The Film That Changed Everything: My Sassy Girl


   I often find myself ranting at people, in person and in print, on the virtues of South Korean movies.

   How the country has been the most consistently inventive in all of world cinema for at least the last twenty years. How the nation's youth-focused, kinetic cultural industries are as exciting as the Golden Age of Hollywood or Motown. If there is a limit of hyperbole my mind can stretch to whilst talking about South Korean films, my mouth will easily surpass it.

   When asked where this obsession stems from (including, on one occasion, by film hero Mark Cousins who kindly indulged my ranting on the subject following a screening of A Story of Children and Film), my answer is always the same and forever unchanged - My Sassy Girl (Yeopgijeogin Geunyo).

   I have no idea how I came to possess this film (fate?) but one thing I can state for certain is that my life can be neatly divided into two - the time spent before seeing Kwak Jae-yong's soaring comedy romance, and the period after.

   For once it would not be an exaggeration for me state this movie changed everything for me. It opened my eyes to the possibilities of what story-telling could be, how expansive (and equally intimate) cinema can be; the passionate, tender, heart-warming (and hilarious) tale introduced me to its visionary director and reminded me how kind and gentle cinema can be at its very best; how empathy can triumph over cynicism and how something as simple as watching movies can inspire us to reach the heights of the best version of us we can possibly be.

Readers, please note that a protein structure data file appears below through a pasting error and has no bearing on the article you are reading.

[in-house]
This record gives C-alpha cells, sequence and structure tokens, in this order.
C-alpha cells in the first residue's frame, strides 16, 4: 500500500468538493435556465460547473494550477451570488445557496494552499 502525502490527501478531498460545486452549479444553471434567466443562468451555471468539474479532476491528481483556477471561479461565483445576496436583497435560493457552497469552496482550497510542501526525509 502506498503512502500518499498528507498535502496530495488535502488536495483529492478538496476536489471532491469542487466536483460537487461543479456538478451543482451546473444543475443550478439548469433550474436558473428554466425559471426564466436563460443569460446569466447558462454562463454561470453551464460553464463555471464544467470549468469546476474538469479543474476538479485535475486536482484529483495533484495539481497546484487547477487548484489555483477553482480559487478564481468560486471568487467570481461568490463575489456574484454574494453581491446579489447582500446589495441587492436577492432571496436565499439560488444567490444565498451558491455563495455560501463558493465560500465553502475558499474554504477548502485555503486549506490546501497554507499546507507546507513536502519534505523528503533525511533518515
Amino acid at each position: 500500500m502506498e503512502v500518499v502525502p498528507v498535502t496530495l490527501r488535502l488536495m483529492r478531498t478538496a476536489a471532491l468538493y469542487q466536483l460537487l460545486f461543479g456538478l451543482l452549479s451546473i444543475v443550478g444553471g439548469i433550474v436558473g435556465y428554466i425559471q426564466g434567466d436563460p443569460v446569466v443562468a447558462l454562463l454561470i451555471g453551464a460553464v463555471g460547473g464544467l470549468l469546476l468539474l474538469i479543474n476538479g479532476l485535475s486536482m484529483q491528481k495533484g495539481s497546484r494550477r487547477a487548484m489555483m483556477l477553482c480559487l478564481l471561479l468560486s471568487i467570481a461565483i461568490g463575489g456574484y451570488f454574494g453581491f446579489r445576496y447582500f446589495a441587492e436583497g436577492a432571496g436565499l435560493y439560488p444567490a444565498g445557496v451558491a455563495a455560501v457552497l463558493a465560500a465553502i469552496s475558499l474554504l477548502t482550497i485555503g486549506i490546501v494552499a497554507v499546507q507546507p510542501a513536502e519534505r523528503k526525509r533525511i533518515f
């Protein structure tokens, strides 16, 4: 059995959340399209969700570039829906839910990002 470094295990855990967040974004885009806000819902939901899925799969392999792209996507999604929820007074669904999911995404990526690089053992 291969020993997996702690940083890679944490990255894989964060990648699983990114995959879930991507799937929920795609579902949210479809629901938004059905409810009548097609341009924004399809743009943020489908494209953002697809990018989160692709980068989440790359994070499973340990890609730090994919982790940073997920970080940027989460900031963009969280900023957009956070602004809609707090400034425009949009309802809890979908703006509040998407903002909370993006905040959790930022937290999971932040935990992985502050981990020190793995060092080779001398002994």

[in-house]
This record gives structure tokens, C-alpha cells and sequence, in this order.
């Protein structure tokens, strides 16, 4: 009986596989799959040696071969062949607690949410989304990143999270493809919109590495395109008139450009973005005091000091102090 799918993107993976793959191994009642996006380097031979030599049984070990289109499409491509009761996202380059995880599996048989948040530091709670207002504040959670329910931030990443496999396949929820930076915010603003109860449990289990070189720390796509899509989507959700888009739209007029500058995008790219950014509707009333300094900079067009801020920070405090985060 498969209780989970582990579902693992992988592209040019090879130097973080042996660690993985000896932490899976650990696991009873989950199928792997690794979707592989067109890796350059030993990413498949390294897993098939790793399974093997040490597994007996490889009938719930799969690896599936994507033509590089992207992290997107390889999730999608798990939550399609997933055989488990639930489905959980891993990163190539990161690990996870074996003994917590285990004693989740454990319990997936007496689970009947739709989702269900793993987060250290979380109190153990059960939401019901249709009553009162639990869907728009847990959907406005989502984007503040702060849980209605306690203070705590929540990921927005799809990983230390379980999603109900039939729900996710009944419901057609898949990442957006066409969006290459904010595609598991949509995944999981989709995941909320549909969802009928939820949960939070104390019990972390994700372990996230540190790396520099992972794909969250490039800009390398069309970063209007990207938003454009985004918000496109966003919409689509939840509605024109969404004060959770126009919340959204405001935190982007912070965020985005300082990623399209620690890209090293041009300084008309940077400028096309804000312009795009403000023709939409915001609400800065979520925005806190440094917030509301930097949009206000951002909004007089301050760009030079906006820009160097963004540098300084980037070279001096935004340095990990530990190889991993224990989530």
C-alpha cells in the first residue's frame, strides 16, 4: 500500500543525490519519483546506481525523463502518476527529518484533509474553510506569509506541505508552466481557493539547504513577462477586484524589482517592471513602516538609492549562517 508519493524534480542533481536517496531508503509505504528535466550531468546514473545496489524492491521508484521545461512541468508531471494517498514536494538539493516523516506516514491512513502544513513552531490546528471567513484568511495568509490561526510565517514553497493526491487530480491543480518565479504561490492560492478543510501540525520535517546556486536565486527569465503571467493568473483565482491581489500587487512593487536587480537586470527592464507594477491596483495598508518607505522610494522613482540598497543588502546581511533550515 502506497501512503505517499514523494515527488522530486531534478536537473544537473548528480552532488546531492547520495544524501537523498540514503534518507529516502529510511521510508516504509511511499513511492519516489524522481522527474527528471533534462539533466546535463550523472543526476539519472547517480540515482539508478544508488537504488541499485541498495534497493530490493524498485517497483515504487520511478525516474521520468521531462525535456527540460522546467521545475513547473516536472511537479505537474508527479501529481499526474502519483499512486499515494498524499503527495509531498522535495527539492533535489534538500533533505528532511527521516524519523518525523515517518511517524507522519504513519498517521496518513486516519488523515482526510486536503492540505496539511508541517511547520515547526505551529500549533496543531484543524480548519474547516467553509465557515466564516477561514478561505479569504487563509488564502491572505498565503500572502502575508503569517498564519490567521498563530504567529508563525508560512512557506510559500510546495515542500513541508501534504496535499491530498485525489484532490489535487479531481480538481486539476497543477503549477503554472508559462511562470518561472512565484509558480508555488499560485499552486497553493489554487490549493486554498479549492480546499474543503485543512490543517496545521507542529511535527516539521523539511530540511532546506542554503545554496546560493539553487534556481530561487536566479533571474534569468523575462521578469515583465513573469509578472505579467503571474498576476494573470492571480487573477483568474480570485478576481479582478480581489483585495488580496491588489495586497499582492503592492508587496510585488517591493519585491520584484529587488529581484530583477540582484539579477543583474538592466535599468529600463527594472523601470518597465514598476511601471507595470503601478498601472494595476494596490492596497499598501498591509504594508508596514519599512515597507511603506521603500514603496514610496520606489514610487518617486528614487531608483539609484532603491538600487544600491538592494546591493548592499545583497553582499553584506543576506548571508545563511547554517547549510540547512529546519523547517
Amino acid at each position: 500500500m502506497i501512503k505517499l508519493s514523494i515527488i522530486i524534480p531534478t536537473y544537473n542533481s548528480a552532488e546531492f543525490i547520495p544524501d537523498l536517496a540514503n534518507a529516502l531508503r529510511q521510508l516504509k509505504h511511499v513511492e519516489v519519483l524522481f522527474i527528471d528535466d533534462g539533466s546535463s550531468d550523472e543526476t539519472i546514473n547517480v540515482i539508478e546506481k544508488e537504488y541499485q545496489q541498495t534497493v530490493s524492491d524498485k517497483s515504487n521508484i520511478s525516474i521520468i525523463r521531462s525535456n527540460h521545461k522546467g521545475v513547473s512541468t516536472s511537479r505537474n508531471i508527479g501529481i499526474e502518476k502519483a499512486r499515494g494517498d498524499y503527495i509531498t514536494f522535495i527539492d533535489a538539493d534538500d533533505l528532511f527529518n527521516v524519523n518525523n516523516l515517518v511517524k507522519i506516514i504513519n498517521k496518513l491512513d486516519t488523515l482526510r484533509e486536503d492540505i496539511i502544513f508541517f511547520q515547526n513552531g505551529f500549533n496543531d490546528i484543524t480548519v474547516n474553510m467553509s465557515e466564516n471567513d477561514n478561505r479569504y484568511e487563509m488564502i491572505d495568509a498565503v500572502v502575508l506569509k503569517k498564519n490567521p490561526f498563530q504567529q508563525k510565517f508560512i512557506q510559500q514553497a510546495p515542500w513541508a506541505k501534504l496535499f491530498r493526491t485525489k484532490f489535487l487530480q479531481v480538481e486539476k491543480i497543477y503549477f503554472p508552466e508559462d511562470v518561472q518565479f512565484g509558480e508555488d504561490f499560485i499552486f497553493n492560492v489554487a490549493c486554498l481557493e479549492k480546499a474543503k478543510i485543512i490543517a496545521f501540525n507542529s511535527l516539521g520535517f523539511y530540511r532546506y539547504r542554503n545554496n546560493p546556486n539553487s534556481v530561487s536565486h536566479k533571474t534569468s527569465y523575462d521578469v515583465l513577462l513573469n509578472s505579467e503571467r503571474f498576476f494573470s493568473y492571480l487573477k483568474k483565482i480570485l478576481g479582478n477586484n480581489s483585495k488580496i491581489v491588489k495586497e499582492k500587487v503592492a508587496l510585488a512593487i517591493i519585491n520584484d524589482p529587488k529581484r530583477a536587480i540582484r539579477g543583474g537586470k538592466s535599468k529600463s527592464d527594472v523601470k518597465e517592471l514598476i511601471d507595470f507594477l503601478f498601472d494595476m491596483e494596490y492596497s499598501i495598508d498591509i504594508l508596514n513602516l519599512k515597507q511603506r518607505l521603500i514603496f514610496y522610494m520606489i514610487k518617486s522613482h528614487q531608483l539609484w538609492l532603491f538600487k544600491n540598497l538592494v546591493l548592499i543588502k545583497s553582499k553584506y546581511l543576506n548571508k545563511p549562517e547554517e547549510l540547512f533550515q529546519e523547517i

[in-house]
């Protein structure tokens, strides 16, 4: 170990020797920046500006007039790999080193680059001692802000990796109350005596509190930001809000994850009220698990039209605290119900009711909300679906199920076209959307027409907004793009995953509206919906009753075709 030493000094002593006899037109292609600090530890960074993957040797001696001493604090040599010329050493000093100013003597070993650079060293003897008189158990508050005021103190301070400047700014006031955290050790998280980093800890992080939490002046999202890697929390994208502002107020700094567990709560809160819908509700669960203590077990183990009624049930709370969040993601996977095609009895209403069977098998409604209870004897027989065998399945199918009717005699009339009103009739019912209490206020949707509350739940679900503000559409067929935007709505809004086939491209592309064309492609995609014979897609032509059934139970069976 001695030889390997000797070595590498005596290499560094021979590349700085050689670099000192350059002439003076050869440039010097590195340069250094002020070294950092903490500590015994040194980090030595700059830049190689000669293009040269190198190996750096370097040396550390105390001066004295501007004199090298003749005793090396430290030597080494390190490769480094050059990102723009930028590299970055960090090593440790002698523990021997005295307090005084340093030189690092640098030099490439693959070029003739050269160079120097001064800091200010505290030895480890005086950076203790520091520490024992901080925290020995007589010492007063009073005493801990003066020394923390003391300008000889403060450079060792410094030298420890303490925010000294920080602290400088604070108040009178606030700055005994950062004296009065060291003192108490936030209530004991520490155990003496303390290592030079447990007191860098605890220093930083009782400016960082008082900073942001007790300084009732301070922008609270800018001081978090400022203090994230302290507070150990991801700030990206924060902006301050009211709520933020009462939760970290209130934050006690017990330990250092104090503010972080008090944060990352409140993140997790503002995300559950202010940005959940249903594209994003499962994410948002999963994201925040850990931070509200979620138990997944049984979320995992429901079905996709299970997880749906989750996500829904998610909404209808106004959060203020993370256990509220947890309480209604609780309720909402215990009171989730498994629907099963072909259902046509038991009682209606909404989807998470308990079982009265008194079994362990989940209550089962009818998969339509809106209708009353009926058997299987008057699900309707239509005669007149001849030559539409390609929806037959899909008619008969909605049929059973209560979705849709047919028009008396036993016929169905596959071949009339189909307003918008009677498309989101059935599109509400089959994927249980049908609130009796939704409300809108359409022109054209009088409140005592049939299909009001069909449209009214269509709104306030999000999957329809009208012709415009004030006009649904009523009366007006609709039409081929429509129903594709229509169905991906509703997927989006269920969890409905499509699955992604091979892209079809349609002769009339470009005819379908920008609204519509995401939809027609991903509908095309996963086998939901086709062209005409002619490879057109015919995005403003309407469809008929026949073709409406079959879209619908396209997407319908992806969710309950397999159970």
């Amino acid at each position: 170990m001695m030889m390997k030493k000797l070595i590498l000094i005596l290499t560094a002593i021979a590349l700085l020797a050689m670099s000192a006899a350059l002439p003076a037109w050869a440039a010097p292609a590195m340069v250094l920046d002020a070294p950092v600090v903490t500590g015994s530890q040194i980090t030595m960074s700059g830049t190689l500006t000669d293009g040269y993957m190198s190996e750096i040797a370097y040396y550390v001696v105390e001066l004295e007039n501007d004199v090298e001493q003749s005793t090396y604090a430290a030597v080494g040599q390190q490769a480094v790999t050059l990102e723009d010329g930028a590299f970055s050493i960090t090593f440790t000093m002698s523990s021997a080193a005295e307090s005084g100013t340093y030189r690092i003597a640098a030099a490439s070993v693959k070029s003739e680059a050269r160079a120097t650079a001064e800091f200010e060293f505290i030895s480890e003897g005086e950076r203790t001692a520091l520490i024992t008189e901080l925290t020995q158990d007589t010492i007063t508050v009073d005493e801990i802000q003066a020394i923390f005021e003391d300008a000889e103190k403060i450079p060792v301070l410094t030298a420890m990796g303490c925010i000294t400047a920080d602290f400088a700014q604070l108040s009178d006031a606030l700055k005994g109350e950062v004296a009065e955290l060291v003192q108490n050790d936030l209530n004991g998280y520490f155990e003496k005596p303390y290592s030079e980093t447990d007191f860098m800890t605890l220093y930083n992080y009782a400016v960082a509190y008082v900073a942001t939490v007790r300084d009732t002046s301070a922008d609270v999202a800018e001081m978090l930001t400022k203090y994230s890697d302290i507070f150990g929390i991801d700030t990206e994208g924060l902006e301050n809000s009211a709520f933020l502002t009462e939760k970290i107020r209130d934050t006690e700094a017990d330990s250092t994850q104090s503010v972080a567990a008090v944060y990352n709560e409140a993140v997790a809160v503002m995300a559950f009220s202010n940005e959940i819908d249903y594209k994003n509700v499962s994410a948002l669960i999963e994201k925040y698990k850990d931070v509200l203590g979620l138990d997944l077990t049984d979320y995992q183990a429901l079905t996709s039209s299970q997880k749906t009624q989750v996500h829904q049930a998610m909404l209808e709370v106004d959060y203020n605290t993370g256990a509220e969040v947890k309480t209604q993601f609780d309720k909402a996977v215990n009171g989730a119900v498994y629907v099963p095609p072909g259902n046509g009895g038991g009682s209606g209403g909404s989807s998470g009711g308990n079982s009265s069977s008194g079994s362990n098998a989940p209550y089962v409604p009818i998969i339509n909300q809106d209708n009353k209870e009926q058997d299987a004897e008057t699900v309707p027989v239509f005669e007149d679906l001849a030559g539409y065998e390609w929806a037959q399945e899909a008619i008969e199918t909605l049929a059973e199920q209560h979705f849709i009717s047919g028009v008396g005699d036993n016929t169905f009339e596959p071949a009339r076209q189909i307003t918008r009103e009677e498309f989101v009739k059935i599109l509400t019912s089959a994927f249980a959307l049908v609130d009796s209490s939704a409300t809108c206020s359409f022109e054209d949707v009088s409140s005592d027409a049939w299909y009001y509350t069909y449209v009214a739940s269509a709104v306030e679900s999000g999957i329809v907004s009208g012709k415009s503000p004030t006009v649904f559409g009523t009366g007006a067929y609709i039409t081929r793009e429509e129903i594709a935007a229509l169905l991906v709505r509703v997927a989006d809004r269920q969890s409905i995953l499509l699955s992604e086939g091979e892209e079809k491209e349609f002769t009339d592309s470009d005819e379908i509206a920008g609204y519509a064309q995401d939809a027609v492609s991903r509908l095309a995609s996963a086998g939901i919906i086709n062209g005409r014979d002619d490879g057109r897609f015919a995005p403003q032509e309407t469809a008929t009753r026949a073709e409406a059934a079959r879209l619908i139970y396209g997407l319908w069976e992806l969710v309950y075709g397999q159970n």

Looking at the Asian film industry in the years which followed its 2001 release, its quite clear that the movies' influence spread much further and wider than is often appreciated - one of the most popular films of all time in China, a key early wave in the Hallyu movement which swept Japan, and a tale which casts a clear shadow over Korean cinema to this day.

   It would also be remiss to note how Hollywood (in a bid to stay relevant) has often cribbed elements from Asian movies wholesale. Indeed, whilst the American film industry created an entirely bungled remake of My Sassy Girl itself, the fingerprints of Kwak's masterpieces can also be found all over Hollywood features such as (500) Days of Summer, Scott Pilgrim vs The World and a whole host of acerbic young teen romances.

   But what exactly is it that makes My Sassy Girl film so special? So timeless?


   The success of Kwak Jae-yong's films (which include The Classic and Cyborg She) stem from the director's infinite fascination with the human heart - the heights to which it can gracelessly float and the profound depths sorrow can drag it to equally. Grief is the price we pay for love.

   With My Sassy Girl, Kwak's return to the movie industry after an elongated sabbatical, the filmmaker established himself as one of the most visionary souls on the planet and unparalleled in sketching young love in all its guises across a number of genres. Here he mixes Chaplin-esque slapstick and traditionally Korean melodramatics with a post-internet kinetic energy - a unique mixture which has grown in influence as the years pass.